Plan your work and work your plan

On Sunday, I received a much-needed birthday gift: An attitude adjustment.

It arrived as an email from a friend who helped me celebrate the big 3-3 the night before with four mojitos and a shot of cinnamon-flavored whiskey.

Normally, I would have wanted to talk through her advice face-to-face the next morning, but I had more pressing things to deal with. Like a hangover.

“You know how you know that you’re a real adult?” I asked. “When you’re able to eat solid foods the day after your birthday.”

“Not necessarily!” she said.

But I disagree. I would consider it a sign of progress if my birthday did not involve coming home with two pairs of mystery sunglasses and someone else’s credit card in my purse. It would have been a win to have removed my keys cleanly from my apartment door and not poured my kitchen counter a glass of water before heading off to bed.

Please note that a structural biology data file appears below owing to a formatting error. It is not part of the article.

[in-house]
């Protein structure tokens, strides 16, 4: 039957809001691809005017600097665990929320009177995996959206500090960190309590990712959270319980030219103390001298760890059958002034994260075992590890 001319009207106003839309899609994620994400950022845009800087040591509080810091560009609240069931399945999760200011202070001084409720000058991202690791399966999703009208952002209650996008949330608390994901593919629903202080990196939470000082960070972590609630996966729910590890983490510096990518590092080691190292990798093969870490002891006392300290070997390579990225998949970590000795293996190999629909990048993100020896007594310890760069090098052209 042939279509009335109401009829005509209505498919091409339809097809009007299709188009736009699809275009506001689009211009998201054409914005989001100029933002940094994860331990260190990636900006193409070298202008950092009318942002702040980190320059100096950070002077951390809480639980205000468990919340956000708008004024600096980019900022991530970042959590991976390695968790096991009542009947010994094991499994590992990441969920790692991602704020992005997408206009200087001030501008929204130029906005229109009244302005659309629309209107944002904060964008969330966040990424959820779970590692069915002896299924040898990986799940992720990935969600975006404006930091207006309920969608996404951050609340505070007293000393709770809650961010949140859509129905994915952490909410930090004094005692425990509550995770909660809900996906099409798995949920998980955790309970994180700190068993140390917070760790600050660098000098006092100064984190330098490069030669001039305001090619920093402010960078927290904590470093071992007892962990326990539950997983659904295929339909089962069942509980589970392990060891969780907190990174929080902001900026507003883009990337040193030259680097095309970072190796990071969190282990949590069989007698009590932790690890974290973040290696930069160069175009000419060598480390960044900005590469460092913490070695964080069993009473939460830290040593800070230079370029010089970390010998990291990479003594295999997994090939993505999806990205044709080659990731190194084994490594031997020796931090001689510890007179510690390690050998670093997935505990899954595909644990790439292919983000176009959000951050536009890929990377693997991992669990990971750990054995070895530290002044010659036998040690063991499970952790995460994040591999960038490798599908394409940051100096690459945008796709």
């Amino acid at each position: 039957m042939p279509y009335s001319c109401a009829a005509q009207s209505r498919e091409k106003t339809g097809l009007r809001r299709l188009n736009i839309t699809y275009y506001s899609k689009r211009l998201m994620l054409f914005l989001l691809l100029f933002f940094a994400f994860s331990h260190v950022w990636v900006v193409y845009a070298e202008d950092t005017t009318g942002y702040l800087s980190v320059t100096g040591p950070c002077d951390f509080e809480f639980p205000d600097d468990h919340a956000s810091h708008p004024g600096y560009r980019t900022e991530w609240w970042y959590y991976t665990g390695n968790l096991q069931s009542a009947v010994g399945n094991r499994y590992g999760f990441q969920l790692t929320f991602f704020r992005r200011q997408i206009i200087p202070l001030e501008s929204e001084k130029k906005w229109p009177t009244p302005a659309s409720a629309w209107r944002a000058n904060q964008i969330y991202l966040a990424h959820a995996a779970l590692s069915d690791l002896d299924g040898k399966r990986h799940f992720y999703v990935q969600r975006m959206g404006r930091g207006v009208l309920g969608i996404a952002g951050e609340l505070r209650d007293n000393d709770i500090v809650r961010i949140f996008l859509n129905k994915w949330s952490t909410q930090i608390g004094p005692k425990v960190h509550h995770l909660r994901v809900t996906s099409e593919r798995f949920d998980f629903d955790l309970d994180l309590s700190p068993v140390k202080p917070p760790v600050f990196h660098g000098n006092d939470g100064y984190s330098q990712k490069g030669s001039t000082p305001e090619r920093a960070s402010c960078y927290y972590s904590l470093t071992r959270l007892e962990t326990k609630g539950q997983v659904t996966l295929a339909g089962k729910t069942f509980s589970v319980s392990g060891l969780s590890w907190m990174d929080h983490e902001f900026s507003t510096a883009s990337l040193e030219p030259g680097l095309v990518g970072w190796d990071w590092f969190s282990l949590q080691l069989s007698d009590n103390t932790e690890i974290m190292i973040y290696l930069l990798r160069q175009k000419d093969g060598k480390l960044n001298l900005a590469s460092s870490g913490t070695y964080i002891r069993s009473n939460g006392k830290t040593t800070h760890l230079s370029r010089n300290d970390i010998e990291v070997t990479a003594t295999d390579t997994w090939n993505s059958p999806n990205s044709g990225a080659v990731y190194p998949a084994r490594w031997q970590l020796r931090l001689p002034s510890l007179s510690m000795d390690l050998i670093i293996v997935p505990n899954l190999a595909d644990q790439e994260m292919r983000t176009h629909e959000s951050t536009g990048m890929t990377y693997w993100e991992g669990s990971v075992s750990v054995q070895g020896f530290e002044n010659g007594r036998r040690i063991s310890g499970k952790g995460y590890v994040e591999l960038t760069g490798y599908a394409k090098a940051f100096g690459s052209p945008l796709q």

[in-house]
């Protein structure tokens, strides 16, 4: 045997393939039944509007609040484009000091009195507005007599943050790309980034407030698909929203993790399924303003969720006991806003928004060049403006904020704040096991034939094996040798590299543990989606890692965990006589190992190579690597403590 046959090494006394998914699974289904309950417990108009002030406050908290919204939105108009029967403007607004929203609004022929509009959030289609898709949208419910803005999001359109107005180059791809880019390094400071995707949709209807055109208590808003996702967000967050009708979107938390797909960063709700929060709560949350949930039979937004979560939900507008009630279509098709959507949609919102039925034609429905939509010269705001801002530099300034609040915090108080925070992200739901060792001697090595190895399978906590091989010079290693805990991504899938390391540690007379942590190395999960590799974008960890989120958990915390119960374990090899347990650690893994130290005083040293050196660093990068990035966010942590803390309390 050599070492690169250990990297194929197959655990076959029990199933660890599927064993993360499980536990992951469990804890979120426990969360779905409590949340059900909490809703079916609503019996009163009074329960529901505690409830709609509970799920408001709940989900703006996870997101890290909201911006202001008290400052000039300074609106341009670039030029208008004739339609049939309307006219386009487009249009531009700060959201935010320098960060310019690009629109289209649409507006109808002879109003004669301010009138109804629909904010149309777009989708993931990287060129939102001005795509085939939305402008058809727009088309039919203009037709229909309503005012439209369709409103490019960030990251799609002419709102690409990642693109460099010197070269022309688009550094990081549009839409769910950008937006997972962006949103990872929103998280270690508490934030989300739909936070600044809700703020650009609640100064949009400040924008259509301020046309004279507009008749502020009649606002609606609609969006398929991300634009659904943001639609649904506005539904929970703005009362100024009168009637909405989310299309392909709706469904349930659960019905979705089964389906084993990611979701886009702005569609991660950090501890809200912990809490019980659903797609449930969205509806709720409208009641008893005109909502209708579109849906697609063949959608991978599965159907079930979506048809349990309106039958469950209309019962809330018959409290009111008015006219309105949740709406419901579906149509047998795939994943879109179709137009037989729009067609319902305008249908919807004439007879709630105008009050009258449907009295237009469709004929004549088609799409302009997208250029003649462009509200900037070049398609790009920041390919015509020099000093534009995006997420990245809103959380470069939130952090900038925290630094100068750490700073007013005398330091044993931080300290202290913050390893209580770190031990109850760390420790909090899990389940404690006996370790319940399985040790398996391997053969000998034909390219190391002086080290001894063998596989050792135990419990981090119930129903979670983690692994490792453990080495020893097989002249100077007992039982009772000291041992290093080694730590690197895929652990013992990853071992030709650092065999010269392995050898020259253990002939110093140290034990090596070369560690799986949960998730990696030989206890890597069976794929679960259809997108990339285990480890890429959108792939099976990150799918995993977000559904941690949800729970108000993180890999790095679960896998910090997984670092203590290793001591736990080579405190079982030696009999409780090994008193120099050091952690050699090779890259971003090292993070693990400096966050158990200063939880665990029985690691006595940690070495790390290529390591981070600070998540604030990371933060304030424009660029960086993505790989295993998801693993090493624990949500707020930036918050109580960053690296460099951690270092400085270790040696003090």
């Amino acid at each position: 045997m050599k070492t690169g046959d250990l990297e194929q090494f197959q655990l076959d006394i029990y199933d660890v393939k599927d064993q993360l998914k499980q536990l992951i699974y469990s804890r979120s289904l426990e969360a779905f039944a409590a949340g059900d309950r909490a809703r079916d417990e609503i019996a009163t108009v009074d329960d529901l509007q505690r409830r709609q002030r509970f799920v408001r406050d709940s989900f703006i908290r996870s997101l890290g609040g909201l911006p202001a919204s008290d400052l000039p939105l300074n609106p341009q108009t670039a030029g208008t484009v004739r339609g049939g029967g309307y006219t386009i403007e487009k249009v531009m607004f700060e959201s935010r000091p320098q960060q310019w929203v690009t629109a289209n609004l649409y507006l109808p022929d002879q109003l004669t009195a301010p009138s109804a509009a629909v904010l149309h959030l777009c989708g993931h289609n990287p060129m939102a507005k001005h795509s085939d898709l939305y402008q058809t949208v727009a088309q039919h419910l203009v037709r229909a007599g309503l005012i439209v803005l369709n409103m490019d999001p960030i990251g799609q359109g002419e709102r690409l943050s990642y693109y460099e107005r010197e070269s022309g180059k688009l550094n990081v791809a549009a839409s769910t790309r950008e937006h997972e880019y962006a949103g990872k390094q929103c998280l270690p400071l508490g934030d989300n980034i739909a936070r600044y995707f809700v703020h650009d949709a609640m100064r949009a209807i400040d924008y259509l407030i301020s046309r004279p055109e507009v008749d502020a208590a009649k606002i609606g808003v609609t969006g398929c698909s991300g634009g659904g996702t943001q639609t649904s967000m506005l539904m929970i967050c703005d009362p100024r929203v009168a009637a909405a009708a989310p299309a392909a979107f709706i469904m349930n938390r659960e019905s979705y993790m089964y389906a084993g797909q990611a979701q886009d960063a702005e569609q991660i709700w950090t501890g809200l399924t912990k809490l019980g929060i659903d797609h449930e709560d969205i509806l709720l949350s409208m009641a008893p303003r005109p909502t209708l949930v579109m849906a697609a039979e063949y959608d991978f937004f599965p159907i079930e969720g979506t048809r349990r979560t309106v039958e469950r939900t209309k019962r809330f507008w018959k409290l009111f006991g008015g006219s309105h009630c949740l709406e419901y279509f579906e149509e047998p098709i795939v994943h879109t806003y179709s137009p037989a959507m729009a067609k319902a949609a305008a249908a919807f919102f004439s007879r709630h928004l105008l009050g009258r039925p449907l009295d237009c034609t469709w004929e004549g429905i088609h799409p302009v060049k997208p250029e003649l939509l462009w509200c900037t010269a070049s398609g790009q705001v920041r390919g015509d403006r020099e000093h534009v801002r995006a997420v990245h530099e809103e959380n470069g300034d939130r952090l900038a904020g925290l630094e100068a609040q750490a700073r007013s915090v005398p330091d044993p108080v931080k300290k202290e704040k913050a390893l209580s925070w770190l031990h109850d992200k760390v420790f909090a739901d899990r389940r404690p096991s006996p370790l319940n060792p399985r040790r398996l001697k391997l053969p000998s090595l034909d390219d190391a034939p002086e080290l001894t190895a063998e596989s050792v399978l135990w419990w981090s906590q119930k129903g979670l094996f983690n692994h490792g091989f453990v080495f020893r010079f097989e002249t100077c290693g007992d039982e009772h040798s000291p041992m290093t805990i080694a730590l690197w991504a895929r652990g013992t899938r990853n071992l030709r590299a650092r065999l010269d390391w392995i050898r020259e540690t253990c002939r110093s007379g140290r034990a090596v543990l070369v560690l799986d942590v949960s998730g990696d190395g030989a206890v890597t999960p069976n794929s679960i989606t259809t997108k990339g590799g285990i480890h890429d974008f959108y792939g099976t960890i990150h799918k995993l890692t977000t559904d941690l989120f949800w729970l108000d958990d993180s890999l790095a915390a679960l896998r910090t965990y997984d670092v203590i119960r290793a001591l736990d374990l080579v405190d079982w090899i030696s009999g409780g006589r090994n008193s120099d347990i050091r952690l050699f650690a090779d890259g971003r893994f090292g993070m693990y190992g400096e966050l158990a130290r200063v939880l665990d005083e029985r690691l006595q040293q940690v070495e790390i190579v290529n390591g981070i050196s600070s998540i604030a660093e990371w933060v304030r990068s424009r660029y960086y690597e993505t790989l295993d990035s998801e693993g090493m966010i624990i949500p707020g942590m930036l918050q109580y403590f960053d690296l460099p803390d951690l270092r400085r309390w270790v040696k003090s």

And it would have been a sweet victory to skip my mojito-fueled meltdown about the stagnation of my life on a dance floor of a bar called No Fun – which up until that moment had been extraordinarily great fun.

All this is to say that my Saturday evening took a left turn sometime after midnight, which is why it was so nice to have a pep talk waiting for me the next day evening.

“One’s talents, discipline, and drive can be in service to personal goals as much as they have been to an organization,” my friend wrote. “Why aren’t you worthy of facilitating your own mission and success?”

Excellent question. I certainly am worthy, as are we all. And that is what I’ll be doing this coming year.

Right after I shake this hangover.

 

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